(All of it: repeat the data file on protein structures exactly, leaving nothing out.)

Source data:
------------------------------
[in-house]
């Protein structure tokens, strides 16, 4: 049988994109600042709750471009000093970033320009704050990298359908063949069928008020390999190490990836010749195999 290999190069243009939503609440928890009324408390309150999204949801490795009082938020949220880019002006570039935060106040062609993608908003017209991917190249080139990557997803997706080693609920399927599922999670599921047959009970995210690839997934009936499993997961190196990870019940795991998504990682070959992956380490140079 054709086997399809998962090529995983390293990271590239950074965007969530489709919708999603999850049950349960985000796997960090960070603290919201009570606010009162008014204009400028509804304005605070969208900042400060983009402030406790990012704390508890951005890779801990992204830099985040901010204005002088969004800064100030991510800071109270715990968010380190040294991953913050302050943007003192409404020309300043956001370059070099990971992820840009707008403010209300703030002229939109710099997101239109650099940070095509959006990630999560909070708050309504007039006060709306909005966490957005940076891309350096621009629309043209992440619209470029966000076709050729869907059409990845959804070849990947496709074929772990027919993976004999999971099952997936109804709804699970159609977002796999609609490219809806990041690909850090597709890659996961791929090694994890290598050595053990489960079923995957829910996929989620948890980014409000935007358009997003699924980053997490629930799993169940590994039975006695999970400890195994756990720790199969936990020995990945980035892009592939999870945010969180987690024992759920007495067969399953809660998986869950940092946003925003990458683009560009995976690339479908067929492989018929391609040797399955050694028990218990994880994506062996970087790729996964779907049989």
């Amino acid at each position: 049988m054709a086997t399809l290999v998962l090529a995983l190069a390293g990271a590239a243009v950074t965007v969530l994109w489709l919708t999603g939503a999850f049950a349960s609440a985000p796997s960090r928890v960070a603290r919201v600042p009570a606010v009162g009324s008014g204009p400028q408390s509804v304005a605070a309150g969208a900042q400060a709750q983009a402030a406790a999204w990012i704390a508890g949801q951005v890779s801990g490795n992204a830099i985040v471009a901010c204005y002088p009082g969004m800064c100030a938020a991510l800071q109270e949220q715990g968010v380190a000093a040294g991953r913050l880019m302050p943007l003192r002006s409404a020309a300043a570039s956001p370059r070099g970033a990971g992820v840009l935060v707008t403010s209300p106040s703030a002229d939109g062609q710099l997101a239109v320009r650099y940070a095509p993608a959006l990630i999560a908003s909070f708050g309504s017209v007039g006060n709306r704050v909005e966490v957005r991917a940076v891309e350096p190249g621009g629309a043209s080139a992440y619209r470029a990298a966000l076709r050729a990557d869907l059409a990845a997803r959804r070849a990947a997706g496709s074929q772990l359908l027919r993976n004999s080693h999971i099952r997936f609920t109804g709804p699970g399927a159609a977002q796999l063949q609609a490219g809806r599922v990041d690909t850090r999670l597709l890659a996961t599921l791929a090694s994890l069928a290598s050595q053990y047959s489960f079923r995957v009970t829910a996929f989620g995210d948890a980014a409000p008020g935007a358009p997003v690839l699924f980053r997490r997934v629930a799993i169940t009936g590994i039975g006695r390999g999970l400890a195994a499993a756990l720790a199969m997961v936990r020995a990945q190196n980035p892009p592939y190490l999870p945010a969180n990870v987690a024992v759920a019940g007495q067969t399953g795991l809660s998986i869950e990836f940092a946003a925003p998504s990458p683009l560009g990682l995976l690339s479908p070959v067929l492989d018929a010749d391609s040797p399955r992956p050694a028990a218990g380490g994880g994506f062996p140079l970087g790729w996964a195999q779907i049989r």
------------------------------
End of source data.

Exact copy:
[in-house]
């Protein structure tokens, strides 16, 4: 049988994109600042709750471009000093970033320009704050990298359908063949069928008020390999190490990836010749195999 290999190069243009939503609440928890009324408390309150999204949801490795009082938020949220880019002006570039935060106040062609993608908003017209991917190249080139990557997803997706080693609920399927599922999670599921047959009970995210690839997934009936499993997961190196990870019940795991998504990682070959992956380490140079 054709086997399809998962090529995983390293990271590239950074965007969530489709919708999603999850049950349960985000796997960090960070603290919201009570606010009162008014204009400028509804304005605070969208900042400060983009402030406790990012704390508890951005890779801990992204830099985040901010204005002088969004800064100030991510800071109270715990968010380190040294991953913050302050943007003192409404020309300043956001370059070099990971992820840009707008403010209300703030002229939109710099997101239109650099940070095509959006990630999560909070708050309504007039006060709306909005966490957005940076891309350096621009629309043209992440619209470029966000076709050729869907059409990845959804070849990947496709074929772990027919993976004999999971099952997936109804709804699970159609977002796999609609490219809806990041690909850090597709890659996961791929090694994890290598050595053990489960079923995957829910996929989620948890980014409000935007358009997003699924980053997490629930799993169940590994039975006695999970400890195994756990720790199969936990020995990945980035892009592939999870945010969180987690024992759920007495067969399953809660998986869950940092946003925003990458683009560009995976690339479908067929492989018929391609040797399955050694028990218990994880994506062996970087790729996964779907049989």
């Amino acid at each position: 049988m054709a086997t399809l290999v998962l090529a995983l190069a390293g990271a590239a243009v950074t965007v969530l994109w489709l919708t999603g939503a999850f049950a349960s609440a985000p796997s960090r928890v960070a603290r919201v600042p009570a606010v009162g009324s008014g204009p400028q408390s509804v304005a605070a309150g969208a900042q400060a709750q983009a402030a406790a999204w990012i704390a508890g949801q951005v890779s801990g490795n992204a830099i985040v471009a901010c204005y002088p009082g969004m800064c100030a938020a991510l800071q109270e949220q715990g968010v380190a000093a040294g991953r913050l880019m302050p943007l003192r002006s409404a020309a300043a570039s956001p370059r070099g970033a990971g992820v840009l935060v707008t403010s209300p106040s703030a002229d939109g062609q710099l997101a239109v320009r650099y940070a095509p993608a959006l990630i999560a908003s909070f708050g309504s017209v007039g006060n709306r704050v909005e966490v957005r991917a940076v891309e350096p190249g621009g629309a043209s080139a992440y619209r470029a990298a966000l076709r050729a990557d869907l059409a990845a997803r959804r070849a990947a997706g496709s074929q772990l359908l027919r993976n004999s080693h999971i099952r997936f609920t109804g709804p699970g399927a159609a977002q796999l063949q609609a490219g809806r599922v990041d690909t850090r999670l597709l890659a996961t599921l791929a090694s994890l069928a290598s050595q053990y047959s489960f079923r995957v009970t829910a996929f989620g995210d948890a980014a409000p008020g935007a358009p997003v690839l699924f980053r997490r997934v629930a799993i169940t009936g590994i039975g006695r390999g999970l400890a195994a499993a756990l720790a199969m997961v936990r020995a990945q190196n980035p892009p592939y190490l999870p945010a969180n990870v987690a024992v759920a019940g007495q067969t399953g795991l809660s998986i869950e990836f940092a946003a925003p998504s990458p683009l560009g990682l995976l690339s479908p070959v067929l492989d018929a010749d391609s040797p399955r992956p050694a028990a218990g380490g994880g994506f062996p140079l970087g790729w996964a195999q779907i049989r």